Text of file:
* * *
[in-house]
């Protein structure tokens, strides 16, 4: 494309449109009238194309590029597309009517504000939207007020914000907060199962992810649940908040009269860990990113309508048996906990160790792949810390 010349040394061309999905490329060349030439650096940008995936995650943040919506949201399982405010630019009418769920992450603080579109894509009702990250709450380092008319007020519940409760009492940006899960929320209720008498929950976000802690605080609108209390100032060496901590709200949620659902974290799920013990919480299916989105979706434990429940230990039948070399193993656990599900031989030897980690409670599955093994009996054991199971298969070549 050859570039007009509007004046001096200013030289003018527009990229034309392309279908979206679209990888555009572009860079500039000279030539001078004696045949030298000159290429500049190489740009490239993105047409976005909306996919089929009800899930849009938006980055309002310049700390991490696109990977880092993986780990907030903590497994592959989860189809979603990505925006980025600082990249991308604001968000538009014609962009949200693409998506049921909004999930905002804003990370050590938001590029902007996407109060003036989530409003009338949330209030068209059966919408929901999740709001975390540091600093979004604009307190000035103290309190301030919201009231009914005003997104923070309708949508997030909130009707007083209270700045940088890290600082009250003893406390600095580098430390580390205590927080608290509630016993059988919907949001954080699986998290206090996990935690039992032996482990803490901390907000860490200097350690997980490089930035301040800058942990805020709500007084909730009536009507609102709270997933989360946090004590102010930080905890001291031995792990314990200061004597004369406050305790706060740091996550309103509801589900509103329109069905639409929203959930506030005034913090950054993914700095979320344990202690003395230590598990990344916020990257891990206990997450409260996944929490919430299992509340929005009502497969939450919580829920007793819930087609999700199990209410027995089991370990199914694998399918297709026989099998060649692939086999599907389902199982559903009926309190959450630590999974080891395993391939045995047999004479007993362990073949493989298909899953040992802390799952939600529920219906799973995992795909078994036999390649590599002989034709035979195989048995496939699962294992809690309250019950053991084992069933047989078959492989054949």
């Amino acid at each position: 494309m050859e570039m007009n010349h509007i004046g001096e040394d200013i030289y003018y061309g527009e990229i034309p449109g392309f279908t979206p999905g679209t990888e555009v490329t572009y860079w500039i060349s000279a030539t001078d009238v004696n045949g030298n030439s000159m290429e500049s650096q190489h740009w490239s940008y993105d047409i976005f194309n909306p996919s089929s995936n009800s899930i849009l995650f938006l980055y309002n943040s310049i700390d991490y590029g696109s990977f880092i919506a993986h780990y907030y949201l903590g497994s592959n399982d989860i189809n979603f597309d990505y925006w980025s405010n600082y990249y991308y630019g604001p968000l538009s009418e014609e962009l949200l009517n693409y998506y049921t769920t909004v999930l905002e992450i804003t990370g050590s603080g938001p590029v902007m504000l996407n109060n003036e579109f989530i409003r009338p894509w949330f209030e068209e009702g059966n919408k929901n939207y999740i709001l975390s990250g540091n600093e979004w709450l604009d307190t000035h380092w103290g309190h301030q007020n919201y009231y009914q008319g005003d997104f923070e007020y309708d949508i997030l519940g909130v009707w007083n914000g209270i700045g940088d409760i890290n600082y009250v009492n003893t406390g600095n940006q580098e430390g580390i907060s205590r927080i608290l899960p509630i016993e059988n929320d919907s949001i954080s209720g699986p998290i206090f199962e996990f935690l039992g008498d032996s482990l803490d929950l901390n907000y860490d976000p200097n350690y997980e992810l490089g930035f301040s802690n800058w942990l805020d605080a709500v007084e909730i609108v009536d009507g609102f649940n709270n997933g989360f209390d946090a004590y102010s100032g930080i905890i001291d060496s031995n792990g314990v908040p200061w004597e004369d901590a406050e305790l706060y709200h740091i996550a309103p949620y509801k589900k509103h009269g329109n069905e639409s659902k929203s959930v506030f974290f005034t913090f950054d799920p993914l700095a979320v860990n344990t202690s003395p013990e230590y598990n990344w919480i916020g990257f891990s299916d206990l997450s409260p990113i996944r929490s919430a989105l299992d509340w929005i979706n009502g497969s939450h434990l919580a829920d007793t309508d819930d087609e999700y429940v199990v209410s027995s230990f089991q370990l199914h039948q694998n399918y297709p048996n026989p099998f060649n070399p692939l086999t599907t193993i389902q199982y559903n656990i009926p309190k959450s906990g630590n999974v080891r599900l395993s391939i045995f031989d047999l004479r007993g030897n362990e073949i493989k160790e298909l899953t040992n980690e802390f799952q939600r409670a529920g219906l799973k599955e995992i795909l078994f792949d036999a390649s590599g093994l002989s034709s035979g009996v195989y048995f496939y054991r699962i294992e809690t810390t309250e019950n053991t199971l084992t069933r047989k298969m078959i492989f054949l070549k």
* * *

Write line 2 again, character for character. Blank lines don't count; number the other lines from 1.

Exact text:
């Protein structure tokens, strides 16, 4: 494309449109009238194309590029597309009517504000939207007020914000907060199962992810649940908040009269860990990113309508048996906990160790792949810390 010349040394061309999905490329060349030439650096940008995936995650943040919506949201399982405010630019009418769920992450603080579109894509009702990250709450380092008319007020519940409760009492940006899960929320209720008498929950976000802690605080609108209390100032060496901590709200949620659902974290799920013990919480299916989105979706434990429940230990039948070399193993656990599900031989030897980690409670599955093994009996054991199971298969070549 050859570039007009509007004046001096200013030289003018527009990229034309392309279908979206679209990888555009572009860079500039000279030539001078004696045949030298000159290429500049190489740009490239993105047409976005909306996919089929009800899930849009938006980055309002310049700390991490696109990977880092993986780990907030903590497994592959989860189809979603990505925006980025600082990249991308604001968000538009014609962009949200693409998506049921909004999930905002804003990370050590938001590029902007996407109060003036989530409003009338949330209030068209059966919408929901999740709001975390540091600093979004604009307190000035103290309190301030919201009231009914005003997104923070309708949508997030909130009707007083209270700045940088890290600082009250003893406390600095580098430390580390205590927080608290509630016993059988919907949001954080699986998290206090996990935690039992032996482990803490901390907000860490200097350690997980490089930035301040800058942990805020709500007084909730009536009507609102709270997933989360946090004590102010930080905890001291031995792990314990200061004597004369406050305790706060740091996550309103509801589900509103329109069905639409929203959930506030005034913090950054993914700095979320344990202690003395230590598990990344916020990257891990206990997450409260996944929490919430299992509340929005009502497969939450919580829920007793819930087609999700199990209410027995089991370990199914694998399918297709026989099998060649692939086999599907389902199982559903009926309190959450630590999974080891395993391939045995047999004479007993362990073949493989298909899953040992802390799952939600529920219906799973995992795909078994036999390649590599002989034709035979195989048995496939699962294992809690309250019950053991084992069933047989078959492989054949």